BY KAILEY TEDESCO
I’ve been tearing around in my fucking nightgown - Lana Del Rey
When I was a teen, my hobbies were a little singular. I loved moodily soaking in the bathtub in the middle of the night and wearing my pajamas well into the afternoon. Back then, this was the kind of behavior that led to my family and friends teasing me, constantly asking why I wasn’t hanging out at the neighborhood Arby’s like everyone else. But, it seems nightgowns are making a comeback (and perhaps they have been for a while now). In honor of Lana Del Rey’s new song, “hope is a dangerous thing for a woman like me to have” here’s a list of some of my favorite nightwear in the media, and some links so you can get yourself a nightgown to tear around in well into the afternoon.
1. The Haunting of Hill House (2018)
Perhaps the queen of nightgowns, Olivia Crain (Carla Gugino), wears gorgeous velvet robes, lacy chemises, and flawlessly matching peignoir sets on the daily. I’ve been making it my life’s mission to find and collect as many nightgowns inspired by Olivia as possible, but many of the exact ones are rare vintage finds or sporting La Costa del Algodon price tags…sigh. Luckily though, it seems that the new year has ushered in a trend of glamorous nightwear, like this gorgeous wine-colored robe paired with this sheer maxi dress.
2. The Virgin Suicides (1999)
When Sophia Coppola’s The Virgin Suicides first showed on the Lifetime Movie Network, I was immediately stunned. The Catholic iconography of the opening scenes paired with peach schnapps under the bleachers at the most 70s dance ever paired with Trip Fontaine lazing in his above ground pool was like nothing I’d ever seen in film before. I’m specifically a fan of the scene where the Lisbon girls protect their sister’s favorite tree in their modestly hemmed nightgowns. I begged my mom for a similar one, which as it turns out, can be found at basically any JC Penney or Kohls. She took me out to get one and I’ve had it ever since. They’re surprisingly pragmatic for cold winter nights, and extra extra comfortable.
3. Death Becomes Her (1992)
Lisle Von Rhuman (Isabella Rossellini) is goals in every way imaginable. Sure, she’s essentially running a dark romanticist pyramid scheme that literally makes women fall apart in the name of “beauty”, but she looks really fantastic doing it. While perhaps not technically a “nightgown” Lisle’s deep red sarong paired with multi-layered beads is too much of a LOOK to not include here. Find a similar sarong here, and for the top, you can either DIY a multi-stranded necklace or layer multiple strands of your favorite beads!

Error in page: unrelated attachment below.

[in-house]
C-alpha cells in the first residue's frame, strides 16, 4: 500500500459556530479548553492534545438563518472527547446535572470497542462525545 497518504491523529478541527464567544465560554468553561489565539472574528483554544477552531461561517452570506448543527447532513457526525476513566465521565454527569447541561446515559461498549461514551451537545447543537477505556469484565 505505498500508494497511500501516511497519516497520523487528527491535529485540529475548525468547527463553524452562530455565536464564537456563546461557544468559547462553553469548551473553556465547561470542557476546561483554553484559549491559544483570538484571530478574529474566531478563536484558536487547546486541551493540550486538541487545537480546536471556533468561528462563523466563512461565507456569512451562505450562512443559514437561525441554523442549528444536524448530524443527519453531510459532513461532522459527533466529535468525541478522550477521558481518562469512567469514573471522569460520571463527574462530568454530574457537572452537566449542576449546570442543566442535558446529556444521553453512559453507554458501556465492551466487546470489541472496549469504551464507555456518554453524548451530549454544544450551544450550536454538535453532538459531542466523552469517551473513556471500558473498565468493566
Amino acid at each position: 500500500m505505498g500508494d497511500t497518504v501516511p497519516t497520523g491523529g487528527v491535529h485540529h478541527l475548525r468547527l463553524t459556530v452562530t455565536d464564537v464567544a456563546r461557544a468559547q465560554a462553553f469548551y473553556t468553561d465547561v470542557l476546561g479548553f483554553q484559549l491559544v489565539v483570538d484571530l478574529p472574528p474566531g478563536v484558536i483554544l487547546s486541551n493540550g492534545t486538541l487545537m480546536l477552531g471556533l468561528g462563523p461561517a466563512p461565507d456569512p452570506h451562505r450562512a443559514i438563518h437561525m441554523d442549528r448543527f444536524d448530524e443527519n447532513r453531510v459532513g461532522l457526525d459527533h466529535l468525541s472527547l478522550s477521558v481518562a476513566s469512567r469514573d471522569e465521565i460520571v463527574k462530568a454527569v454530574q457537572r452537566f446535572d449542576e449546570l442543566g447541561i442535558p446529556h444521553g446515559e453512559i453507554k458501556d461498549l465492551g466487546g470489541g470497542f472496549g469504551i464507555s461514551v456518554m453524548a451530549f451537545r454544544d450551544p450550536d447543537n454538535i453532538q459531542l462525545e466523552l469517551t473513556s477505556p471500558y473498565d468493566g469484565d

4. The Chilling Adventures of Sabrina (2018 —)
Sabrina’s (Keirnan Shipka) white slip dress that she strips down to at her dark baptism and then later wears during the harrowing scenes is a perfect nightgown in which to assert your bodily autonomy. The entire show plays with and pokes holes at religious binaries, and this nightgown acts as a frequent symbol for the absurdity of virginity as a concept in the secular and the non-secular worlds. Buy a similar one here and feel in control of your destiny.
5. Addams Family Values (1993)
In my opinion, Debbie Jellinsky is Joan Cusack’s best role of all time. As Fester’s murderous and fortune- hungry new wife, Debbie’s iconic 90’s, Bardot-esque ensembles are positioned in stark contrast the prim, funereal looks of the rest of the Addams Family. Her nightgown, which she seems to wear in the middle of the day (a true hero!), falls in line with the rest of her gurlesque outfits. Find a similar feather-trim, sheer robe here.
Kailey Tedesco is the author of These Ghosts of Mine, Siamese (Dancing Girl Press) and the forthcoming full-length collection, She Used to be on a Milk Carton (April Gloaming Publications). She is the co-founding editor-in-chief of Rag Queen Periodical and a member of the Poetry Brothel. She received her MFA in creative writing from Arcadia University, and she now teaches literature at several local colleges.
Her poetry has been nominated for the Pushcart Prize. You can find her work in Prelude, Bellevue Literary Review, Sugar House Review, Poetry Quarterly, Hello Giggles, UltraCulture, and more. For more information, please visit kaileytedesco.com.